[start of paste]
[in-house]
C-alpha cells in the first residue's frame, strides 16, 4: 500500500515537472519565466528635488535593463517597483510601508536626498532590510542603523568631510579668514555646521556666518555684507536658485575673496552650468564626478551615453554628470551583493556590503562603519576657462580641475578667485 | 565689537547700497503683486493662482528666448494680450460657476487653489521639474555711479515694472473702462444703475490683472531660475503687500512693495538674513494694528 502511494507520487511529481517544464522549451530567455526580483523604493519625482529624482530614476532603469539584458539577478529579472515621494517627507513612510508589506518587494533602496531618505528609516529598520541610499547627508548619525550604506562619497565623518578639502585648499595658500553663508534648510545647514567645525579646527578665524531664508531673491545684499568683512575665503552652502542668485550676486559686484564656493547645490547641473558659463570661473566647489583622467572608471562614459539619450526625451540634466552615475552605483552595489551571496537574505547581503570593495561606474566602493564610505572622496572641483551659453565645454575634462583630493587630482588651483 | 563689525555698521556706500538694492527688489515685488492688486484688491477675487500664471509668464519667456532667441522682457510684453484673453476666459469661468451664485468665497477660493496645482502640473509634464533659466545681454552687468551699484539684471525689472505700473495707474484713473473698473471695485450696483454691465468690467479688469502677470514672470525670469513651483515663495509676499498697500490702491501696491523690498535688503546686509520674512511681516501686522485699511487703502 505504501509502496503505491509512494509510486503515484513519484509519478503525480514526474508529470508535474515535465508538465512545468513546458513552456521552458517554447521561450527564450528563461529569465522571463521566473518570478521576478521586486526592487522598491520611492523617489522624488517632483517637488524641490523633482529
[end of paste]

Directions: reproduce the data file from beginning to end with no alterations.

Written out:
[in-house]
C-alpha cells in the first residue's frame, strides 16, 4: 500500500515537472519565466528635488535593463517597483510601508536626498532590510542603523568631510579668514555646521556666518555684507536658485575673496552650468564626478551615453554628470551583493556590503562603519576657462580641475578667485 | 565689537547700497503683486493662482528666448494680450460657476487653489521639474555711479515694472473702462444703475490683472531660475503687500512693495538674513494694528 502511494507520487511529481517544464522549451530567455526580483523604493519625482529624482530614476532603469539584458539577478529579472515621494517627507513612510508589506518587494533602496531618505528609516529598520541610499547627508548619525550604506562619497565623518578639502585648499595658500553663508534648510545647514567645525579646527578665524531664508531673491545684499568683512575665503552652502542668485550676486559686484564656493547645490547641473558659463570661473566647489583622467572608471562614459539619450526625451540634466552615475552605483552595489551571496537574505547581503570593495561606474566602493564610505572622496572641483551659453565645454575634462583630493587630482588651483 | 563689525555698521556706500538694492527688489515685488492688486484688491477675487500664471509668464519667456532667441522682457510684453484673453476666459469661468451664485468665497477660493496645482502640473509634464533659466545681454552687468551699484539684471525689472505700473495707474484713473473698473471695485450696483454691465468690467479688469502677470514672470525670469513651483515663495509676499498697500490702491501696491523690498535688503546686509520674512511681516501686522485699511487703502 505504501509502496503505491509512494509510486503515484513519484509519478503525480514526474508529470508535474515535465508538465512545468513546458513552456521552458517554447521561450527564450528563461529569465522571463521566473518570478521576478521586486526592487522598491520611492523617489522624488517632483517637488524641490523633482529